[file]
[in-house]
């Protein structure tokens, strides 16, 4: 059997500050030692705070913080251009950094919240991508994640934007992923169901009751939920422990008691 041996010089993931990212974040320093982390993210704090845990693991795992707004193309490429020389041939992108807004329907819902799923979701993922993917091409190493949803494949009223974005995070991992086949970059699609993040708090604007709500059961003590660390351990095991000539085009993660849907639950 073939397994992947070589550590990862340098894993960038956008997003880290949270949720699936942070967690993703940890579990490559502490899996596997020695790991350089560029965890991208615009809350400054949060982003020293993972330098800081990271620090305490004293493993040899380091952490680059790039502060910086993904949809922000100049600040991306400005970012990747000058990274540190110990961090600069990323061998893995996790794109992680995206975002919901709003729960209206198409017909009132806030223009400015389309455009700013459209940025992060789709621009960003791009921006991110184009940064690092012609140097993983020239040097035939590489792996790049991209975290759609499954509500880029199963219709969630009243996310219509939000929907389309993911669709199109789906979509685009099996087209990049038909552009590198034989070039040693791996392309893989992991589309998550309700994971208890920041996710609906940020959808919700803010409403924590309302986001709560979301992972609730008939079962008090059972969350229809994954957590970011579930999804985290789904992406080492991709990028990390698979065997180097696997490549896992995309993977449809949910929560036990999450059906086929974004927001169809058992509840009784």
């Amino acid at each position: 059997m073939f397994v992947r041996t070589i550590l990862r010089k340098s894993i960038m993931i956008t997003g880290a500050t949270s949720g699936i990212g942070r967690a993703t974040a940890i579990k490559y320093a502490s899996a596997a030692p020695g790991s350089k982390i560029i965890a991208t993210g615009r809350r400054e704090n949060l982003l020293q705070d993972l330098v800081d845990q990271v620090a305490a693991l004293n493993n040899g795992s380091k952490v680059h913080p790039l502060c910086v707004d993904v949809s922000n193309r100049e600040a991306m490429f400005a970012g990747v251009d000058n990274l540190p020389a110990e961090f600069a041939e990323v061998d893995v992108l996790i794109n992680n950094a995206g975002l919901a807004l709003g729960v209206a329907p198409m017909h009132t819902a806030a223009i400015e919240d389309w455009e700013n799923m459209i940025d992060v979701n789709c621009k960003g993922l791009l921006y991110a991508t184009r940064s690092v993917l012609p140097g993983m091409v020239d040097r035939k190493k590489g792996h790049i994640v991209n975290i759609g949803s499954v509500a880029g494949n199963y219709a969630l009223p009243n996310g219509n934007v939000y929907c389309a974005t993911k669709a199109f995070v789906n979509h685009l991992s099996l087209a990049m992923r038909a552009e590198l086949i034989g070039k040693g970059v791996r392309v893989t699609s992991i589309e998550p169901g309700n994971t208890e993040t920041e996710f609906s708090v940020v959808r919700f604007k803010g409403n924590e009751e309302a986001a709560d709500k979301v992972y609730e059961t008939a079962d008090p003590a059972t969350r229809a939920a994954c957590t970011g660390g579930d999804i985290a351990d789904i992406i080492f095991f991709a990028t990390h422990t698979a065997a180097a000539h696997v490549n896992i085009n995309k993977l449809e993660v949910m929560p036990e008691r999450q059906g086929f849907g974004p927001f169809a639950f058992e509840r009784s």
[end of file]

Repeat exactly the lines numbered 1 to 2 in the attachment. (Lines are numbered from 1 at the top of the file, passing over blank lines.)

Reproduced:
[in-house]
């Protein structure tokens, strides 16, 4: 059997500050030692705070913080251009950094919240991508994640934007992923169901009751939920422990008691 041996010089993931990212974040320093982390993210704090845990693991795992707004193309490429020389041939992108807004329907819902799923979701993922993917091409190493949803494949009223974005995070991992086949970059699609993040708090604007709500059961003590660390351990095991000539085009993660849907639950 073939397994992947070589550590990862340098894993960038956008997003880290949270949720699936942070967690993703940890579990490559502490899996596997020695790991350089560029965890991208615009809350400054949060982003020293993972330098800081990271620090305490004293493993040899380091952490680059790039502060910086993904949809922000100049600040991306400005970012990747000058990274540190110990961090600069990323061998893995996790794109992680995206975002919901709003729960209206198409017909009132806030223009400015389309455009700013459209940025992060789709621009960003791009921006991110184009940064690092012609140097993983020239040097035939590489792996790049991209975290759609499954509500880029199963219709969630009243996310219509939000929907389309993911669709199109789906979509685009099996087209990049038909552009590198034989070039040693791996392309893989992991589309998550309700994971208890920041996710609906940020959808919700803010409403924590309302986001709560979301992972609730008939079962008090059972969350229809994954957590970011579930999804985290789904992406080492991709990028990390698979065997180097696997490549896992995309993977449809949910929560036990999450059906086929974004927001169809058992509840009784």